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dame whom all men would admire, did she suffer herself to be seen of any. Then shall I reach her castle by nightfall, and a lighted torch will move of its own accord before me, until I come to a gorgeous palace of gold and silver and pearls and precious stones, with carpets of the finest silk and hangings of gold. Then the torch will go out and the princess will come in, and after she has fallen asleep, I shall, by means of a lantern which I have brought for the purpose, discover her to be the most beautiful woman in the world—but a drop of wax falling on her breast will wake her, and much will she marvel to see no knight of the Griffin, but a humpbacked and a long-nosed knight. Then, holding my hump, not for what it is a rich adornment of nature, but for a deformity, straightway she will cast about to compass my death. In the meanwhile I shall invoke some malign enchanter, who, owing to his malignity, will pretend to hear me not. But a dueña, the fairest of all dueñas in Transylvania, will deliver me. Her shall I promise to wed when next I pass that way, which will assuredly be never, but in that hour it will become my duty to promise what I cannot perform as well as what I can.” In another adventure the Bachelor supposes himself married to the daughter of an Emperor, attired indeed in the costliest brocade, but so excessively ugly as to appear rather a devil escaped from hell than a human creature. To appease this lady's anxiety for a husband, her father has set her as the prize of any brave knight who can obtain by bis arms the possession of the great beauty which is not in her. As no other knight appears, the Bachelor himself enters the lists, while the ignorant and evil-minded rabble cry aloud, “Here comes the knight of the horrible hump! Room for the flower of knighthood!” His courser prances as usual, and as usual he comes to the ground, discovering in his fall certain matters which the sun's light need never have seen. Then the princess finding him fit for marriage asks him at once from her father, who well knowing his daughter has run the market of knights-errant without finding a bid, that she is in fact a bad half-crown and a jewel not vendible, gives her to him along with a kingdom of dwarfs as a reward for his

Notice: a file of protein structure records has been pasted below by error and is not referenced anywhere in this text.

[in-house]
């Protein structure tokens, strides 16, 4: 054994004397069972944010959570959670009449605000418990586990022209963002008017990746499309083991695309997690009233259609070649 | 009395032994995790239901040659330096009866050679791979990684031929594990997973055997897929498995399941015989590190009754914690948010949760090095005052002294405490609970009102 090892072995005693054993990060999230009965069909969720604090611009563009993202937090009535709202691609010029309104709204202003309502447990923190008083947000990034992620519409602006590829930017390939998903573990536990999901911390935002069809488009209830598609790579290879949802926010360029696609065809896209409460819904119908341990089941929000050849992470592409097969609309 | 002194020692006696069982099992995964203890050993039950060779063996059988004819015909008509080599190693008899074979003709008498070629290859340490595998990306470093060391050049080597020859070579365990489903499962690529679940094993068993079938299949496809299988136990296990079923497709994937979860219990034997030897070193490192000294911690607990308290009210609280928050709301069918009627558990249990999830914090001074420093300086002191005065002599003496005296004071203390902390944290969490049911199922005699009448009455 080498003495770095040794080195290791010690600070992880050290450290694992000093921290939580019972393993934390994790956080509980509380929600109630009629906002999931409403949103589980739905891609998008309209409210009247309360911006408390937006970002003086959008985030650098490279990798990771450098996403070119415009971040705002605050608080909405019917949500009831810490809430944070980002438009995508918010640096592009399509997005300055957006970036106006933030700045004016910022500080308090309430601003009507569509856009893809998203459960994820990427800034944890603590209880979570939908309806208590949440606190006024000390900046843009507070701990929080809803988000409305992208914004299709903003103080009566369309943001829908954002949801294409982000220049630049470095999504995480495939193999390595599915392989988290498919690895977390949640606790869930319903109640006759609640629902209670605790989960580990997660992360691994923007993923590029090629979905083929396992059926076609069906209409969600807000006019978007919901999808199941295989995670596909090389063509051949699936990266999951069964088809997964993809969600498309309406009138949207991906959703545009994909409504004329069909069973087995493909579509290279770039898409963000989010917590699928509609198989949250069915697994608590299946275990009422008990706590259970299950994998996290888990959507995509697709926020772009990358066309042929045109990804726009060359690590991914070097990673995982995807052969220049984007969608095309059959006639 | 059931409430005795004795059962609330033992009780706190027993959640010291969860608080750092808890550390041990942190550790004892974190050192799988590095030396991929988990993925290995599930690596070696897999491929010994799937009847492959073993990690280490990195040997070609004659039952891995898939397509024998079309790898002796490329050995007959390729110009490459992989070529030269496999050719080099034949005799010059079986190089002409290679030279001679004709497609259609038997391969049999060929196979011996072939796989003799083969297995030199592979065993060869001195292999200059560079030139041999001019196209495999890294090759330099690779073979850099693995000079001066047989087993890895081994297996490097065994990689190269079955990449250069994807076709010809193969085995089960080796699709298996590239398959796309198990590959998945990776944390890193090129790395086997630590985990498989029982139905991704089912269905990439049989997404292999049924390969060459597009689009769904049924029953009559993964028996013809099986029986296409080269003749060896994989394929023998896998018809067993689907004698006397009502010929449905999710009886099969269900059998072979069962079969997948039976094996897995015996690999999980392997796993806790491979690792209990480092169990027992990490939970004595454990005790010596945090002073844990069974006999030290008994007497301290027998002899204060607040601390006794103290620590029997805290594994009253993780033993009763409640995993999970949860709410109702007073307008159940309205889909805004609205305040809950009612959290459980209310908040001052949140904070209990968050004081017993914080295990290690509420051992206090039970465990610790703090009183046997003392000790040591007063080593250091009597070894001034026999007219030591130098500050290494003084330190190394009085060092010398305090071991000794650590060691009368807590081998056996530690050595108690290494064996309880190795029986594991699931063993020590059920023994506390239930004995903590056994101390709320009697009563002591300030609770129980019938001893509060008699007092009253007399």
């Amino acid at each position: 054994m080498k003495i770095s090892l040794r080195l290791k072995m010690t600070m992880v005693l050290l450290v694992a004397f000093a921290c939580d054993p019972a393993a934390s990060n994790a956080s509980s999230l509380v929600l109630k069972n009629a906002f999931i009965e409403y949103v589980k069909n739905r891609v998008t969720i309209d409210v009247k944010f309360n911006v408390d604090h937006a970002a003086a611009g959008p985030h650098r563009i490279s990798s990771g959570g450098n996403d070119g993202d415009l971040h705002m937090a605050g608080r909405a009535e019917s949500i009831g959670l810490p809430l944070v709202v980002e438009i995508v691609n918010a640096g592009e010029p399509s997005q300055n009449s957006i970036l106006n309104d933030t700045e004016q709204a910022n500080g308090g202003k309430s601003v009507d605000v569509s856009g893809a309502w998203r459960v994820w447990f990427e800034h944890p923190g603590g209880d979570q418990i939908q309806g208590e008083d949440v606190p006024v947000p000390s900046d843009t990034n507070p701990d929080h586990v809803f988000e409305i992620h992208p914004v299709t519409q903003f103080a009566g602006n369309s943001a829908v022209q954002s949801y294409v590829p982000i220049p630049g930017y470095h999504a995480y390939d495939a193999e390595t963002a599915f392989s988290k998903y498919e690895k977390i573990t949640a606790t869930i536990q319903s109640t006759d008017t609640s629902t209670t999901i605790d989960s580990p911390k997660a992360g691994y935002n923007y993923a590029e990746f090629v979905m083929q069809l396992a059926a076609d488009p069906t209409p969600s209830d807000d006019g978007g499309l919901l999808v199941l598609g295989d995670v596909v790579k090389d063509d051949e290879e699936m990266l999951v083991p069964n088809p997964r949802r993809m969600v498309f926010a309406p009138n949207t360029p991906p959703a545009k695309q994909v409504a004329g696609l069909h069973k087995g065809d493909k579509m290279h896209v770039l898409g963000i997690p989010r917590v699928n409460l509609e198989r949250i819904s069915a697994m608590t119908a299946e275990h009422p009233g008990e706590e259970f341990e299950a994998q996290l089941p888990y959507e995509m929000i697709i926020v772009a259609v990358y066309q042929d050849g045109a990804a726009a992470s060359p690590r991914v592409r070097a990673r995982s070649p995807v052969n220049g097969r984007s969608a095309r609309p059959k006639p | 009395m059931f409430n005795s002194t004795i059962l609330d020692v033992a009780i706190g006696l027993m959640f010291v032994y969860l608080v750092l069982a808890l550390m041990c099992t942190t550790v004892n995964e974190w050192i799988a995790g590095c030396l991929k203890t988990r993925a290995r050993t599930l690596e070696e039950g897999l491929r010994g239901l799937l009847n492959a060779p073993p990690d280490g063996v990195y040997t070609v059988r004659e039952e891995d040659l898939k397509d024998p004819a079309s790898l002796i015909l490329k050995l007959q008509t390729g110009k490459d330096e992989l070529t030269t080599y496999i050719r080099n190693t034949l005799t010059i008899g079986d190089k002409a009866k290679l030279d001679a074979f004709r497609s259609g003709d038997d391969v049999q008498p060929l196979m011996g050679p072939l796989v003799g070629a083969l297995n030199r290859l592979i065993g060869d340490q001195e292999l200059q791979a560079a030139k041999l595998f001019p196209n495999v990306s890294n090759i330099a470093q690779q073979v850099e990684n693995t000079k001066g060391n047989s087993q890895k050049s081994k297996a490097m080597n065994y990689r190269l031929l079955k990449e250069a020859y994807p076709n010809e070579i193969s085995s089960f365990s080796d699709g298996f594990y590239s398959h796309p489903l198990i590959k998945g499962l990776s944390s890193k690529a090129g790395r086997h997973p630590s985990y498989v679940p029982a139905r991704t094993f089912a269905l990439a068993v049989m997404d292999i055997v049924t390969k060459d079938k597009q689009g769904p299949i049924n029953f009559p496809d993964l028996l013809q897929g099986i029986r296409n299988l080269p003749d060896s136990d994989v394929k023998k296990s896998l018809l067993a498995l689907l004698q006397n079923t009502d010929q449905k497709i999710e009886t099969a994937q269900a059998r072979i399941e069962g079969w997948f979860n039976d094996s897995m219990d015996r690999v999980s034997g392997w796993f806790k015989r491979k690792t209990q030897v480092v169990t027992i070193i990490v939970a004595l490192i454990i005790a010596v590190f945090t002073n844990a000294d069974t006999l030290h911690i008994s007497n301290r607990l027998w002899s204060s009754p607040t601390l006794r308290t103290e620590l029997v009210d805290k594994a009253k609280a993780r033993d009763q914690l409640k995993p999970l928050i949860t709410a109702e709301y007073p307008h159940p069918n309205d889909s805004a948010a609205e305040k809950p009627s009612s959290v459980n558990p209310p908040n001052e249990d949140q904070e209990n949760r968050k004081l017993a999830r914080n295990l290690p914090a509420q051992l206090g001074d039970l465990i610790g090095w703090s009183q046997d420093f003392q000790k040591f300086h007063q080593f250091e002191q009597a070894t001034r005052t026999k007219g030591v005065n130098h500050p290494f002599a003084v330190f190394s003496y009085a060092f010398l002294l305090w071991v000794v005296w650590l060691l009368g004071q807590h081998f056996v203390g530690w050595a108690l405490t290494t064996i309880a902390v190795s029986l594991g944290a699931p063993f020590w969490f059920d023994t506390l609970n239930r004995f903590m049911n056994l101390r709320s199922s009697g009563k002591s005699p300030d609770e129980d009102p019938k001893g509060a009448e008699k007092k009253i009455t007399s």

prowess; the Bachelor, “from a graduate of Salamanca, and not of Alcala, I shall be nothing less than a king, and a poem will be composed in my praise, in the language of my kingdom, unknown as yet to the most learned of cosmographers.”
After this long tirade of the Bachelor's, which is much longer in the original, the author does his best to bring him back to the real subject of knights-errant in their own time, and when the hunchback again and again reverts to the history of his valiant sire,
And so,” says